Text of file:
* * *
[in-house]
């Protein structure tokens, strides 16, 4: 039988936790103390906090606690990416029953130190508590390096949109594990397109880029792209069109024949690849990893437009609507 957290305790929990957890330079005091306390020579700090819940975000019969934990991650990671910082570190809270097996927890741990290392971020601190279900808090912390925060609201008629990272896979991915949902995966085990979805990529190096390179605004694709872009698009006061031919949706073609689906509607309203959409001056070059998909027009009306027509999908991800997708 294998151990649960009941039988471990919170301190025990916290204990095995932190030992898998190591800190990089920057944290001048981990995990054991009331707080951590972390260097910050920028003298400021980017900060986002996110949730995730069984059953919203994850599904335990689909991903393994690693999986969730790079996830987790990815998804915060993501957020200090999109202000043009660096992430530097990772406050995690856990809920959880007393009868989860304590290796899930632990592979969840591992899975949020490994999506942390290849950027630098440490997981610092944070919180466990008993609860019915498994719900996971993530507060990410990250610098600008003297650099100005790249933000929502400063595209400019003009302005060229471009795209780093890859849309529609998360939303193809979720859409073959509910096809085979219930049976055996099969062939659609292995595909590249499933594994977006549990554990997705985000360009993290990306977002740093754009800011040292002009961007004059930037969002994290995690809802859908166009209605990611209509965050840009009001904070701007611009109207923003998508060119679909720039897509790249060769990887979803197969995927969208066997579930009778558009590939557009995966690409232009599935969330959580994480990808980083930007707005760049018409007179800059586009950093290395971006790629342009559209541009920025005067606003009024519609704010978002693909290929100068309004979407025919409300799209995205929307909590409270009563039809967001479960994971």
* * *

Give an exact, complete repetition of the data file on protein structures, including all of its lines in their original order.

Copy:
[in-house]
């Protein structure tokens, strides 16, 4: 039988936790103390906090606690990416029953130190508590390096949109594990397109880029792209069109024949690849990893437009609507 957290305790929990957890330079005091306390020579700090819940975000019969934990991650990671910082570190809270097996927890741990290392971020601190279900808090912390925060609201008629990272896979991915949902995966085990979805990529190096390179605004694709872009698009006061031919949706073609689906509607309203959409001056070059998909027009009306027509999908991800997708 294998151990649960009941039988471990919170301190025990916290204990095995932190030992898998190591800190990089920057944290001048981990995990054991009331707080951590972390260097910050920028003298400021980017900060986002996110949730995730069984059953919203994850599904335990689909991903393994690693999986969730790079996830987790990815998804915060993501957020200090999109202000043009660096992430530097990772406050995690856990809920959880007393009868989860304590290796899930632990592979969840591992899975949020490994999506942390290849950027630098440490997981610092944070919180466990008993609860019915498994719900996971993530507060990410990250610098600008003297650099100005790249933000929502400063595209400019003009302005060229471009795209780093890859849309529609998360939303193809979720859409073959509910096809085979219930049976055996099969062939659609292995595909590249499933594994977006549990554990997705985000360009993290990306977002740093754009800011040292002009961007004059930037969002994290995690809802859908166009209605990611209509965050840009009001904070701007611009109207923003998508060119679909720039897509790249060769990887979803197969995927969208066997579930009778558009590939557009995966690409232009599935969330959580994480990808980083930007707005760049018409007179800059586009950093290395971006790629342009559209541009920025005067606003009024519609704010978002693909290929100068309004979407025919409300799209995205929307909590409270009563039809967001479960994971």